Results

The baseline characteristics of the study population are presented in Table 1. Participants excluded due to missing race/ethnicity data (n=30) did not significantly differ from included participants based on demographics, clinical conditions, or prescribed discharge medications, except excluded participants were more likely than included participants to have a paid caregiver, diabetes, or peripheral vascular disease.

The mean participant age was 65 ± 15 years. Black and Hispanic patients were younger and more likely to be female compared with white/Asian patients. There was no statistically significant difference in rates of ischemic etiology of HF by racial/ethnic group. Hypertension and diabetes were most prevalent among Hispanic patients. The prevalence of end-stage renal disease and peripheral vascular disease, as well as the frequency of prescriptions for standard HF medication, was similar among all three groups.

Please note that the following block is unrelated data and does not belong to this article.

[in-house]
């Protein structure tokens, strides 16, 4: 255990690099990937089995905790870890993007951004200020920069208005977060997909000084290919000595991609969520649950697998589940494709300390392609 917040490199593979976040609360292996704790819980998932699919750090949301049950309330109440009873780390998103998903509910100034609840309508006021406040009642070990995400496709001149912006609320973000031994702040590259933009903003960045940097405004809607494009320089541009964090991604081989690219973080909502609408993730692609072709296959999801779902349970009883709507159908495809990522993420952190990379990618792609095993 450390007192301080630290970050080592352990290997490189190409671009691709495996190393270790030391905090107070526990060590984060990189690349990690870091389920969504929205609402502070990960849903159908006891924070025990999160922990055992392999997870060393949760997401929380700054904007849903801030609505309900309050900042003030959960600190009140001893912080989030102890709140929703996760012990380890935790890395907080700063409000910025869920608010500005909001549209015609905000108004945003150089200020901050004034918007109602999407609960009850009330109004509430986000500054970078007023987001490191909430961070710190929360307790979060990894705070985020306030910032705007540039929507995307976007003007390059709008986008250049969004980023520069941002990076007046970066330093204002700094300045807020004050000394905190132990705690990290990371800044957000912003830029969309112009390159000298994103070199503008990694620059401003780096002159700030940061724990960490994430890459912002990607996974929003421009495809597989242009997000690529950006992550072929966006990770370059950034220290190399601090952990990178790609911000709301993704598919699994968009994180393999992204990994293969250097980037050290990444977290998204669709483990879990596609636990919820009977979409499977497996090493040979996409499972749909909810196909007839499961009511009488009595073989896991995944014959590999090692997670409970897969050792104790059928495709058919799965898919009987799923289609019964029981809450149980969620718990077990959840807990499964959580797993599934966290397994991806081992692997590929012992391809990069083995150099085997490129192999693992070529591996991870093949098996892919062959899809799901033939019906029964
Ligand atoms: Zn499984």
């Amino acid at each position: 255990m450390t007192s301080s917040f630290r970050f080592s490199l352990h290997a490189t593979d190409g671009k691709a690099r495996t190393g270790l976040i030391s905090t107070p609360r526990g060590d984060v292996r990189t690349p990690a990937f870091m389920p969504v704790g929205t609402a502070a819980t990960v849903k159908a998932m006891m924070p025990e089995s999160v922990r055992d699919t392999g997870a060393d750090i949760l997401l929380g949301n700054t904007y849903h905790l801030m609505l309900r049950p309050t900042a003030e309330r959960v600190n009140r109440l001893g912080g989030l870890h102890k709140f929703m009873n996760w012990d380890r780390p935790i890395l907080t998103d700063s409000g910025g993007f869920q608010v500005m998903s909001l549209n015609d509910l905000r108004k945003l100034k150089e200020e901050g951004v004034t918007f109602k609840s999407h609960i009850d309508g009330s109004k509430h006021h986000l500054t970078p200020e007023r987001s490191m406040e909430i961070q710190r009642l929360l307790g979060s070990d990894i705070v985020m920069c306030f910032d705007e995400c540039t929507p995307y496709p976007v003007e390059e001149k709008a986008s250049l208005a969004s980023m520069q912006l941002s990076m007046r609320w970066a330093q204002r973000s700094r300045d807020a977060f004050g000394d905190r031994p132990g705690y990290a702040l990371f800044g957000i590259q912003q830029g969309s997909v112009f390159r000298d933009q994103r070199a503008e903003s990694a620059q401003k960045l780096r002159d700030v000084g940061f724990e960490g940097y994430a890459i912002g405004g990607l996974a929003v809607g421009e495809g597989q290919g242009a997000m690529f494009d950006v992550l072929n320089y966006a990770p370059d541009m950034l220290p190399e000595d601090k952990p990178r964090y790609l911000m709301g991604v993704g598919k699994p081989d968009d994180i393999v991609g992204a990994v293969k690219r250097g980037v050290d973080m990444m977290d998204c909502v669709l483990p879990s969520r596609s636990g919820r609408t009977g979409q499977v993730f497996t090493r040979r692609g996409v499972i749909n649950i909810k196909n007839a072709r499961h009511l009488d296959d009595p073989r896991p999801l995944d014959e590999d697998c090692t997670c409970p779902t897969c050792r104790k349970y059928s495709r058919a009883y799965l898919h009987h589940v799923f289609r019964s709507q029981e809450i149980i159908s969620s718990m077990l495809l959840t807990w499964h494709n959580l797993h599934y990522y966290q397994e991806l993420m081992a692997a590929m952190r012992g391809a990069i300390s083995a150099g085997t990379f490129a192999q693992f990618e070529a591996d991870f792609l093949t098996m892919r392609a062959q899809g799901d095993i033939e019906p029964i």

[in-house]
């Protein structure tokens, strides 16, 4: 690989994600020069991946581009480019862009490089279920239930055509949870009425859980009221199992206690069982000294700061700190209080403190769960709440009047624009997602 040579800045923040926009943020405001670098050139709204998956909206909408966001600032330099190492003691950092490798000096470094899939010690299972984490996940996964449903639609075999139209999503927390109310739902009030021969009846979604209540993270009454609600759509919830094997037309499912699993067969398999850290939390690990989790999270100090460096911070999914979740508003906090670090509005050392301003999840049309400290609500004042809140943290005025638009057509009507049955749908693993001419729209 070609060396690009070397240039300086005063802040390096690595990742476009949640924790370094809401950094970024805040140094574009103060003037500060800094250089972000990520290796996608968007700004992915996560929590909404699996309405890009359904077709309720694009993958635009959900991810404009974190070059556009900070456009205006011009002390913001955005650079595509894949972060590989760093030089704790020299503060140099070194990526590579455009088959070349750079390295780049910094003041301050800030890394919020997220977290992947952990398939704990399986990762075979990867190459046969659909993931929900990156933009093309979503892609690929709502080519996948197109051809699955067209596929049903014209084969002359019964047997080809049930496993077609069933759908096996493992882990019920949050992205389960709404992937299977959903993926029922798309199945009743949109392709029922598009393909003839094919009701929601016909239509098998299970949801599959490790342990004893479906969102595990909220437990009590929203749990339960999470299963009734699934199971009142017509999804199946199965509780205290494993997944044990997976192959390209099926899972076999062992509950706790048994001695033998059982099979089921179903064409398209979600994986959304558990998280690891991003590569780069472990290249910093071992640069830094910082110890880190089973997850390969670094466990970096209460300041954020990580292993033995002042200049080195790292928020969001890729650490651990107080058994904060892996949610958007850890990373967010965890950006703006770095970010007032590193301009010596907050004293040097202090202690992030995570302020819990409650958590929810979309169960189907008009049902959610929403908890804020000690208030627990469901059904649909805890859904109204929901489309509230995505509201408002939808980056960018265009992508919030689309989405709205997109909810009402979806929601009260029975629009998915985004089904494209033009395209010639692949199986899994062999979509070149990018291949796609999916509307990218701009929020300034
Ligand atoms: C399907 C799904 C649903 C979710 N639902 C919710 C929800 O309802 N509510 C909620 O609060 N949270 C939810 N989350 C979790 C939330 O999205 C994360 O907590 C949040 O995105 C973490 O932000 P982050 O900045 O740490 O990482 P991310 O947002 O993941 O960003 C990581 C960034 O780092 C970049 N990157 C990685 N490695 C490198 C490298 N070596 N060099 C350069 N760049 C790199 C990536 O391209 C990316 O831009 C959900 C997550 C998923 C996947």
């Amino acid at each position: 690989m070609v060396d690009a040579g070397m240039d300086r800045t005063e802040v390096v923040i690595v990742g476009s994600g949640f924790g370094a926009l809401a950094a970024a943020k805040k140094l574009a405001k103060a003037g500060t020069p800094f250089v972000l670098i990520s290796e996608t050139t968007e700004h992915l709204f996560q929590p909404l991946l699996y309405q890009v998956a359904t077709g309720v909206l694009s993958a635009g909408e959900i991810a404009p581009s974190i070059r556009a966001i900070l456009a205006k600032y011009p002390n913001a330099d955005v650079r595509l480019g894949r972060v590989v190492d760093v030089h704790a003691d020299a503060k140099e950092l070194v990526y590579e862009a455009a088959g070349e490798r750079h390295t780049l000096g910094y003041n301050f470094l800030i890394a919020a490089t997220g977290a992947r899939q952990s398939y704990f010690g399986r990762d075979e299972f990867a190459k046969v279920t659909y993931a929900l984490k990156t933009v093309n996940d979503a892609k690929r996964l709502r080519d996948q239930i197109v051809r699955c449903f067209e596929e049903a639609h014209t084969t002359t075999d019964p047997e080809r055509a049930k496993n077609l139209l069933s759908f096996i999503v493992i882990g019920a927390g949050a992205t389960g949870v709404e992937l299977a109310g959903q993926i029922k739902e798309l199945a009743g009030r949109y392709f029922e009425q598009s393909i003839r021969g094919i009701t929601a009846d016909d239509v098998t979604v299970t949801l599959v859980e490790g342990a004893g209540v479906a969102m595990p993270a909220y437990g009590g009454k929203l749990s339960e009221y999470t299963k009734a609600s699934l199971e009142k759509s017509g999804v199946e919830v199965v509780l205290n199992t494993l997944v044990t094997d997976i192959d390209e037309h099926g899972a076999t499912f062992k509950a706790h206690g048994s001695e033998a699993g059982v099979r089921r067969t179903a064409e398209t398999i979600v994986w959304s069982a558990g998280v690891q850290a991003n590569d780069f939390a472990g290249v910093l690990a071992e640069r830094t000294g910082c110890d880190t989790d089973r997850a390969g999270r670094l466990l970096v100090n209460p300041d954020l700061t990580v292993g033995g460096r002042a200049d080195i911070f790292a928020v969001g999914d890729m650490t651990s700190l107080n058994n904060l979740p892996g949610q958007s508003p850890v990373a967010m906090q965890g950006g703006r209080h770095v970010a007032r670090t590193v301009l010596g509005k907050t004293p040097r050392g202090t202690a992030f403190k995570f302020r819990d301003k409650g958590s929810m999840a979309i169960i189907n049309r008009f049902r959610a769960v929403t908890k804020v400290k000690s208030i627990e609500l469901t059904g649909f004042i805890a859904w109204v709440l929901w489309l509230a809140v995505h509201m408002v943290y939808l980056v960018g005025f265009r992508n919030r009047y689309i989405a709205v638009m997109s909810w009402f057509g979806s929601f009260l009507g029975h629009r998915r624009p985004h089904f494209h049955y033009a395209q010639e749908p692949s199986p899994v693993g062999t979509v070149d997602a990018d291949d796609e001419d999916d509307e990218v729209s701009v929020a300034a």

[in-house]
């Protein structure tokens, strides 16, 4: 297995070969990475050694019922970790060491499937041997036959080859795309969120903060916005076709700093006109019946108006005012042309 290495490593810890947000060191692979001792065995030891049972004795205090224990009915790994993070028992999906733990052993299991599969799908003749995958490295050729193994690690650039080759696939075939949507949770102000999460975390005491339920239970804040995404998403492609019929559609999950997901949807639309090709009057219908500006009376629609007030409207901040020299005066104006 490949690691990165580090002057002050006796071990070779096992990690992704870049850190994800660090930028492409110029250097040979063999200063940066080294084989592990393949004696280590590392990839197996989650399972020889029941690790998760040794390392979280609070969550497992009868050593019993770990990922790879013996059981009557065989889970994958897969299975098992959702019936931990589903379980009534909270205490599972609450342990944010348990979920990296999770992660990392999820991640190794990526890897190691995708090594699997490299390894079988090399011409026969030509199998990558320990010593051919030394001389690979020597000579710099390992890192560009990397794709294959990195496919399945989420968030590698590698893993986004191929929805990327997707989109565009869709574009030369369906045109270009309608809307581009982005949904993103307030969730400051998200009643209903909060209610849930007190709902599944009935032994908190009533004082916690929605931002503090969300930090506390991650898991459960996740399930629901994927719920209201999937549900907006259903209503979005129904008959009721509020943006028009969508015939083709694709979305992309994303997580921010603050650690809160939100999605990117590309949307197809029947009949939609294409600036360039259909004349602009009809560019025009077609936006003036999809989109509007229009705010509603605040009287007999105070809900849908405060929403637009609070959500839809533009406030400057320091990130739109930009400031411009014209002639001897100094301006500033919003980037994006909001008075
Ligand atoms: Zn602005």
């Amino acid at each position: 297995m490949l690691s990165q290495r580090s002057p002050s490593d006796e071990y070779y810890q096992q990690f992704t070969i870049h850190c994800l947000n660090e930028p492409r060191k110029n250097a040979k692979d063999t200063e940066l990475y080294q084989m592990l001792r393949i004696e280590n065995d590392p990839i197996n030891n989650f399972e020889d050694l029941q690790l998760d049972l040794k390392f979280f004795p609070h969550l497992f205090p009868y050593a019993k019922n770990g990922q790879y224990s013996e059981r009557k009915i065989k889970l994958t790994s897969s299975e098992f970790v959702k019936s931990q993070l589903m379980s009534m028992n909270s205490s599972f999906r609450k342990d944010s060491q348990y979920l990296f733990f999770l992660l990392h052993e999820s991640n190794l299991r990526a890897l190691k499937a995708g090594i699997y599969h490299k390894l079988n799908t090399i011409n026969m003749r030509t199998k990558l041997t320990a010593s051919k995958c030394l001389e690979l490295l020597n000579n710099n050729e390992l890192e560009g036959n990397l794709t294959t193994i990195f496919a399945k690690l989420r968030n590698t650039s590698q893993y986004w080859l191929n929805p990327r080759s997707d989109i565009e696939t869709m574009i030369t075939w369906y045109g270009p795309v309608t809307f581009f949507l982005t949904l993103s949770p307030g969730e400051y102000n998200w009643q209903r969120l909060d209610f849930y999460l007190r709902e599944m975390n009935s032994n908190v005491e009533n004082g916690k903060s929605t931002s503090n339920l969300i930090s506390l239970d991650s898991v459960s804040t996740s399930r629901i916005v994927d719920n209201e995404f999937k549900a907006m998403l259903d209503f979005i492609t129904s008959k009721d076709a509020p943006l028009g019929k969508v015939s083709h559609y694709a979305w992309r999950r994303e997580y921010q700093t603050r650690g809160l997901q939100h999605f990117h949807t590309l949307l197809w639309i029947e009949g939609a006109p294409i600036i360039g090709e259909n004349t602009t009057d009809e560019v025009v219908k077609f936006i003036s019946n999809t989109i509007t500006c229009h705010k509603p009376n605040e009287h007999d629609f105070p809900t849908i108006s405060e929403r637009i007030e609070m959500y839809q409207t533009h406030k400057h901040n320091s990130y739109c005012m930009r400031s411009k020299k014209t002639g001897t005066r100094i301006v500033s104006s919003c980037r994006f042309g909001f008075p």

The overall 30-day readmission rate was 10% (n=41) and the majority of 30-day readmissions were for HF (61%). At 1-year, 23% (n=94) of patients had died. In the univariate analysis (Table 2), Hispanic patients had a higher all-cause 30-day readmission rate compared with whites/Asians and blacks (20% versus 7% and 6%, respectively; p<0.001). Odds of readmission at 30-days were not significantly different between blacks and whites/Asians. Additional significant predictors of higher all-cause 30-day readmissions included having a paid caregiver, diabetes, and peripheral vascular disease.

Hispanic patients had significantly lower frequency of death at 1-year compared with white/Asian patients (16% versus 27%; p=0.03). Odds of death for Hispanic versus black and black versus white/Asian patients were not significantly different (Table 2). Other predictors of 1-year mortality include age ≥ 65 years and having a paid caregiver. Lower odds of 1-year mortality were associated with ACE-I/ARB, beta-blocker, and calcium channel blocker prescription at discharge.